Many designers claim an architectural approach to cutting, but few are as spatially aware as recent graduate Ana Laura Leon. “When I make clothing, I plan for the interaction to be three-dimensional,” she explains. “To me it’s important to work towards crafting an experience.” Born in Cuba and raised in Miami by way of Toronto, Leon initially planned to study painting and sculpture at the prestigious School of the Art Institute of Chicago, known for its rigorous attitude towards conceptual art theory and practice, but switched to the fashion department to pursue a conversation on space with a more immediate, tangible human element.
For her senior collection she focused on the illusion of motion, creating garments that change their appearance with the movement of the viewer rather than just the wearer. “I researched a lot of early animation techniques and ended up creating a set of lines and then repeating those lines in front of the other. It’s better known as the moiré effect; I just changed it in scale.” She achieved it by layering sheer fabrics covered in lines or mesh patterns, providing her garments with an infinite array of final appearances depending on their position and proximity to the eyes of the beholder. After initially being inspired by mock-ups covered in lines of masking tape, Leon preserved elements of process in her final pieces, even using wire hangers as closures to comment on the materiality and physicality of her work.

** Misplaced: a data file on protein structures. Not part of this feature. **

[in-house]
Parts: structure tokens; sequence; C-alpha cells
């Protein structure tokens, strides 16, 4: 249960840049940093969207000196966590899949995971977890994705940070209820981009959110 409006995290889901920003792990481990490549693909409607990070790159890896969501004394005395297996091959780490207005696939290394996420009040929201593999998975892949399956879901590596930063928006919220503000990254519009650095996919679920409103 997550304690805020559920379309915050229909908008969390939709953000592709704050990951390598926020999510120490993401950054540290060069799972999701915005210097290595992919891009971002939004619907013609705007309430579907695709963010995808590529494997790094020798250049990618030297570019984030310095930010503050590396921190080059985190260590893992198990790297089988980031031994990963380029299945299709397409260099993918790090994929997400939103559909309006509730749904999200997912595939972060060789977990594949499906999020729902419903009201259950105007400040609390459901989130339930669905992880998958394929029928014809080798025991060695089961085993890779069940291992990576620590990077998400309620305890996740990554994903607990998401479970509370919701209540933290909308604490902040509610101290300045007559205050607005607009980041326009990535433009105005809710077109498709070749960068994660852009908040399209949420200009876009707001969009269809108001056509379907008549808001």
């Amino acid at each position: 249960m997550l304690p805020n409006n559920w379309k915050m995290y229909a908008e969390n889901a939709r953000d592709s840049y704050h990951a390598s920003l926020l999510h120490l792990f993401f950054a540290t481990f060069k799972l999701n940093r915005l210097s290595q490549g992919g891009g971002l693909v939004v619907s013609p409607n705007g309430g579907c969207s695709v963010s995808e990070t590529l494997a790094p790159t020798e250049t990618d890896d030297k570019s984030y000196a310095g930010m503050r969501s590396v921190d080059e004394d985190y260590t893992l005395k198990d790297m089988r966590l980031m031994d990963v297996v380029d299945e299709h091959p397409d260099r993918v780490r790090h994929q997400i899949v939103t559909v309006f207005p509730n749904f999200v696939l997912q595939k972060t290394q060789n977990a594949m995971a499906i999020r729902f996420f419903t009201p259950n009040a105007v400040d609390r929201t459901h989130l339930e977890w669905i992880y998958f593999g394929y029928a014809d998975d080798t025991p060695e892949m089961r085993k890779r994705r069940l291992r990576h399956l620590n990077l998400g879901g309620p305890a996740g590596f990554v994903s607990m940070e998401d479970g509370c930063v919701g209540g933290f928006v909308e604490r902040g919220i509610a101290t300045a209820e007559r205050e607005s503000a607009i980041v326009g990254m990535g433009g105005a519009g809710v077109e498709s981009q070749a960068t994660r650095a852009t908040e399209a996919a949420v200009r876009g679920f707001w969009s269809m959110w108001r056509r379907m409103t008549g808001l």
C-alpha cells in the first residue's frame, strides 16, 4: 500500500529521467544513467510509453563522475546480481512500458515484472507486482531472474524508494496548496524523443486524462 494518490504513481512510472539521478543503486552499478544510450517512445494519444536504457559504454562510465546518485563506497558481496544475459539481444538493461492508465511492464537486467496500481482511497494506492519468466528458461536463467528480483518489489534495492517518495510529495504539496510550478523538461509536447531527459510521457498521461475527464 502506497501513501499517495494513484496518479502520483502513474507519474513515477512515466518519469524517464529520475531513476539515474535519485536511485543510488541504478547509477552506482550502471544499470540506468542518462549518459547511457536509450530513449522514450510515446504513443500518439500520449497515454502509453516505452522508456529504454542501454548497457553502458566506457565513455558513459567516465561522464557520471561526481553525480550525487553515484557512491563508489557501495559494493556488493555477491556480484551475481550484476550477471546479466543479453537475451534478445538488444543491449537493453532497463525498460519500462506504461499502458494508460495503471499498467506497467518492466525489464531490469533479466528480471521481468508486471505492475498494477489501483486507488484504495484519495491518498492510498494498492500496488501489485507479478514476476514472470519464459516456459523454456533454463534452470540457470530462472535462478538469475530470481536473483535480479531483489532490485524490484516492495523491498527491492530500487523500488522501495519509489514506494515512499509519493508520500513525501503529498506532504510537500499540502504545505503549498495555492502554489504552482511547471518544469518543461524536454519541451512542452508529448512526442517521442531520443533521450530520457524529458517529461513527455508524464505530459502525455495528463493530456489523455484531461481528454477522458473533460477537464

“Every bit of development becomes part of her body of work, part of the feeling and mood,” says her former professor Shane Gabier of NY-based label Creatures of the Wind. “The collages of fabrics, sketches and miniature mock-ups become these intricate, beautifully composed works of art on their own. She’s incredibly curious and has a fantastic sense of dimension and spatial reasoning – super mathematical, but somehow very natural at the same time.” Leon’s work argues that creation is not a passive spectator sport, that engaging the roles of maker and viewer simultaneously makes for a healthy and powerful dialogue. It imbues her work with wonder and a significant beauty. “During my time in Cuba, I was exposed to a lot of historical buildings and considered the relationships people have with spaces,” says Leon about her architectural inspirations. “It was a dialogue between the limited materials and potential solutions. I learned about the installation artist Rebecca Horn, who addresses these very spatial themes. In some of her earlier pieces she creates body extensions and documents her interaction with the surroundings. In concept this approach helped me understand roles a little better. It helped me understand what I was working toward.”